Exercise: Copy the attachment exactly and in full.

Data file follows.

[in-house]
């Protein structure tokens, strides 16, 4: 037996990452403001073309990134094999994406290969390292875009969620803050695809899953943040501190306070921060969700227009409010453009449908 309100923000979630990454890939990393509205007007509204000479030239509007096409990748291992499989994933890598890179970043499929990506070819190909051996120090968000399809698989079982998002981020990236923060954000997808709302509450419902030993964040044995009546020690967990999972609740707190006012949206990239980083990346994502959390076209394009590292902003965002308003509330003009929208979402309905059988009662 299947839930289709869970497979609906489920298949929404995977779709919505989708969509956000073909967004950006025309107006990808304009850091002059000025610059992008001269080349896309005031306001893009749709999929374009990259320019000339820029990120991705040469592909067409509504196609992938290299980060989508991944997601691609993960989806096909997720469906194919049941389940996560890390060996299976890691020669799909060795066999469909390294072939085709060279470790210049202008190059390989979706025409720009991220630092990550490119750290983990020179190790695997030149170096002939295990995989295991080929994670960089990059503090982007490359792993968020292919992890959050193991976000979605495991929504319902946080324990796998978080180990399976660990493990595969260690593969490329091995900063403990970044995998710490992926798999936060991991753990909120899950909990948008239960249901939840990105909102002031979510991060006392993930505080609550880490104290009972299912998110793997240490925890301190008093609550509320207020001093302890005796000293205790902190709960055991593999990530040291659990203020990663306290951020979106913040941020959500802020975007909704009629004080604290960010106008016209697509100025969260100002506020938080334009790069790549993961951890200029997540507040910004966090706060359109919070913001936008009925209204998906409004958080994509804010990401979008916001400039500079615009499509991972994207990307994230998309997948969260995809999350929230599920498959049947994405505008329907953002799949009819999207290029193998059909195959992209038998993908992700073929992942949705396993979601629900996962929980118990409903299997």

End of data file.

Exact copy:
[in-house]
């Protein structure tokens, strides 16, 4: 037996990452403001073309990134094999994406290969390292875009969620803050695809899953943040501190306070921060969700227009409010453009449908 309100923000979630990454890939990393509205007007509204000479030239509007096409990748291992499989994933890598890179970043499929990506070819190909051996120090968000399809698989079982998002981020990236923060954000997808709302509450419902030993964040044995009546020690967990999972609740707190006012949206990239980083990346994502959390076209394009590292902003965002308003509330003009929208979402309905059988009662 299947839930289709869970497979609906489920298949929404995977779709919505989708969509956000073909967004950006025309107006990808304009850091002059000025610059992008001269080349896309005031306001893009749709999929374009990259320019000339820029990120991705040469592909067409509504196609992938290299980060989508991944997601691609993960989806096909997720469906194919049941389940996560890390060996299976890691020669799909060795066999469909390294072939085709060279470790210049202008190059390989979706025409720009991220630092990550490119750290983990020179190790695997030149170096002939295990995989295991080929994670960089990059503090982007490359792993968020292919992890959050193991976000979605495991929504319902946080324990796998978080180990399976660990493990595969260690593969490329091995900063403990970044995998710490992926798999936060991991753990909120899950909990948008239960249901939840990105909102002031979510991060006392993930505080609550880490104290009972299912998110793997240490925890301190008093609550509320207020001093302890005796000293205790902190709960055991593999990530040291659990203020990663306290951020979106913040941020959500802020975007909704009629004080604290960010106008016209697509100025969260100002506020938080334009790069790549993961951890200029997540507040910004966090706060359109919070913001936008009925209204998906409004958080994509804010990401979008916001400039500079615009499509991972994207990307994230998309997948969260995809999350929230599920498959049947994405505008329907953002799949009819999207290029193998059909195959992209038998993908992700073929992942949705396993979601629900996962929980118990409903299997």